This recipe is truly easy. Once you see how easy it is, you will not go back to using store bought stock.

The best part is that you can make the stock then freeze it. One fish head makes a very large batch of stock, and there is no way you will be able to use it all immediately. I let my stock cool, then placed it in sealed containers and into the freezer immediately. I hope to post a yummy recipe using the stock I made very soon.

Read more about the book Here.

A few tips about making your own stock:

  • A fish head or the bones from one fish is enough for one batch of stock.
  • Remove the gills from you head, if you do not it will make the stock taste awful.
  • This recipe is more of a guide. You can throw anything into the mix: shrimp shells, different herbs, carrots, celery, etc.
  • If your finished stock is milky or cloudy you need to throw it out.
  • I will warn you, making fish stock will stink up your house for a bit.
  • Fish stock freezes extremely well and tastes exactly the same after freezing.

Cooling jar of strained homemade fish stock

How to Make Fish Stock

How to Make Fish Stock

Ingredients

  • 1 Fish Head
  • 1 Onion, peeled
  • 4 Mushrooms
  • 1 Tablespoon of Salt
  • 1 Small bunch of Thyme

Instructions

  1. Rinse your fish head well. Make sure all of the slime is off before using the head or your stock will taste bad.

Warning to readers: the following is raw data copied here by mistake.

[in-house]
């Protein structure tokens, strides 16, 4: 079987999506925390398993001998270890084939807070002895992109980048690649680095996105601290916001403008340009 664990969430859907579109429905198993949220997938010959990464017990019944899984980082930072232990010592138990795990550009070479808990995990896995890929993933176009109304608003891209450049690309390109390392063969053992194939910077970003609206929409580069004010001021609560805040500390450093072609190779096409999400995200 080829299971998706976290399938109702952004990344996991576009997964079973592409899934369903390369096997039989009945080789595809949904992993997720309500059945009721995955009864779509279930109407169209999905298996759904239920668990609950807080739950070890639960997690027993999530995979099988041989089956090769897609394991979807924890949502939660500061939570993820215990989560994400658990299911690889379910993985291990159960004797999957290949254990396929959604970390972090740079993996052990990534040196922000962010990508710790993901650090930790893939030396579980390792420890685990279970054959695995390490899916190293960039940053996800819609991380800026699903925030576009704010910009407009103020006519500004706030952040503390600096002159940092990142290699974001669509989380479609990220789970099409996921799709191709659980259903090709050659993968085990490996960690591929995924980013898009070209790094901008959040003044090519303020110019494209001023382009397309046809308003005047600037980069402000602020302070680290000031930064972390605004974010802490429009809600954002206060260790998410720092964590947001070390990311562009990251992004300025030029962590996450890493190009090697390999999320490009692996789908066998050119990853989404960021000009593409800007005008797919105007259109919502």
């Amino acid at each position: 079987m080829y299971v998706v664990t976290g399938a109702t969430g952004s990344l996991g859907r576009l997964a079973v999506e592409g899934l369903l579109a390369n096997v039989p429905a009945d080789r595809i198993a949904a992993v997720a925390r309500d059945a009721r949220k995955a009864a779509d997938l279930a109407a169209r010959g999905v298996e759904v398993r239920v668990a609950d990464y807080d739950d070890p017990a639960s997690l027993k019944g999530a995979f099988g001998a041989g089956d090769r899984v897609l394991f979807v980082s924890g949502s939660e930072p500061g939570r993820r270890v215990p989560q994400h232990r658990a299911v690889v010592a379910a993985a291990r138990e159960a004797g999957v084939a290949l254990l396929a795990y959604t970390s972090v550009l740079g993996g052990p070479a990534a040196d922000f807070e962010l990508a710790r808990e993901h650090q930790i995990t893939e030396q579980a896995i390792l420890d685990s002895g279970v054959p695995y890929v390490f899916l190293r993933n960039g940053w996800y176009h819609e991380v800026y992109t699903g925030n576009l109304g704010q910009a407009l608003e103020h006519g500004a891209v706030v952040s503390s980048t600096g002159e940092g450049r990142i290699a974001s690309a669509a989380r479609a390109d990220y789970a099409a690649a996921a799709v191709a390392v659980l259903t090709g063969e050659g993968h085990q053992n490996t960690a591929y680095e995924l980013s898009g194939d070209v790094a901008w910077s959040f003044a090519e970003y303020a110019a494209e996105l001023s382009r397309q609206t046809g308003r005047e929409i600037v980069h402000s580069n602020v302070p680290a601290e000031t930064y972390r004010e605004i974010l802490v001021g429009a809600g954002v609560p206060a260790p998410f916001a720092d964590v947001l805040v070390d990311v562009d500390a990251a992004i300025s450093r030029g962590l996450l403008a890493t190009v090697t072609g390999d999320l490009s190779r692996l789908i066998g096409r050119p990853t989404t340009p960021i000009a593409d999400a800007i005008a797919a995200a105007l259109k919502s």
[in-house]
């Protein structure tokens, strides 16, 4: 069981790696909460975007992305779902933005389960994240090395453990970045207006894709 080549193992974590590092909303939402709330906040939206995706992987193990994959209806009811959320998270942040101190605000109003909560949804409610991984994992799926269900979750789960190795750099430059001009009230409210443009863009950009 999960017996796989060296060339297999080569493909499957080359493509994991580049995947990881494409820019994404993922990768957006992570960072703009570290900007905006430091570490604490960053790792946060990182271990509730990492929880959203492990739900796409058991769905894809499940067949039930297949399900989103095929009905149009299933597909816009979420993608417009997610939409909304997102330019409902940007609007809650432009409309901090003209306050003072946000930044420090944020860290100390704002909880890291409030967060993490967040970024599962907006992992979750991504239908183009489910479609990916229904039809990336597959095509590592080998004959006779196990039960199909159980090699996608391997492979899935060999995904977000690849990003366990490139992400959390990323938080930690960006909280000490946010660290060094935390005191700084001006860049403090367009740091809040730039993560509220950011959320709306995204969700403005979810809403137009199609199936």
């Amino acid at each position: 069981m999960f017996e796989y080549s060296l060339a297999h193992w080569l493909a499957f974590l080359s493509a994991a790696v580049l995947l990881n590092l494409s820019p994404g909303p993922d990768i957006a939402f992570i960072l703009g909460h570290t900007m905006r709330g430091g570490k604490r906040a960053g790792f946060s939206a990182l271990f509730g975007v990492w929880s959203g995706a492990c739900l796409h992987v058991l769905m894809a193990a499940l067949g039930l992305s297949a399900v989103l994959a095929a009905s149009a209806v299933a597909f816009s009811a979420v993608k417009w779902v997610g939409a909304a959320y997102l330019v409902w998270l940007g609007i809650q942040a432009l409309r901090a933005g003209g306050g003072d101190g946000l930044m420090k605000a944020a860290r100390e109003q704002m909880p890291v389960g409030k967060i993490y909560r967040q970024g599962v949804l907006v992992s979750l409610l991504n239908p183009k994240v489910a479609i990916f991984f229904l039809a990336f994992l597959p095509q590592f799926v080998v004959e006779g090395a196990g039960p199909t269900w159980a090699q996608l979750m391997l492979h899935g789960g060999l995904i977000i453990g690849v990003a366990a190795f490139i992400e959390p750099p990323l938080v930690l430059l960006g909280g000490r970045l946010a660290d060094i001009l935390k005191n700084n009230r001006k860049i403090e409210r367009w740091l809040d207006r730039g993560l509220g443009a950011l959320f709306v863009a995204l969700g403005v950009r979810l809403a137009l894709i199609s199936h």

2. In a large soup pot put in the fish head and pour in enough water to submerge the head.
  3. Bring the water to a boil over medium heat. Once boiling, pour out the water.
  4. Place fresh water in the pot with the fish head, filling until the pot is 3/4 full.
  5. Place the rest of your ingredients into the pot.
  6. Over medium heat, bring the water to a low boil.
  7. Once at a low boil, reduce the pot to medium-low heat then simmer, with a lid on, for one hour.
  8. Strain the stock with cheese cloth once cooled.
  9. Use immediately or freeze until use.
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https://epicuropedia.com/2019/01/28/how-to-make-fish-stock/

Lemon & Cream Cheese Babka

Lemon & Cream Cheese Babka

I will be the first to admit that I am not a professional baker. I have baked for many, many years, but am in no way at the level of professional. I have just as many bad days in the kitchen as good ones.

This is especially true when it comes to yeast. Yeast is my kryptonite.
Anytime I go into the kitchen with plans to bake yeast risen bread, I am fully prepared to have the bake come out wrong. The silver lining is that you can always learn by messing up.

This past weekend may have been my worst weekend in the kitchen to date. I decided to challenge myself by attempting a Babka. A Babka is a traditional Jewish sweet yeast risen bread that is swirled with chocolate or cinnamon. The bread dough itself is basically a brioche dough. Technically speaking, it is medium of the difficulty of yeast breads.

Three days and four attempts is what it took to get this recipe right. I threw out two doughs and one finished loaf before the fourth and final loaf came out soft and pillow-like. So you do not make the same mistakes, I wanted to share what I learned from my experience. What else is a blog good for?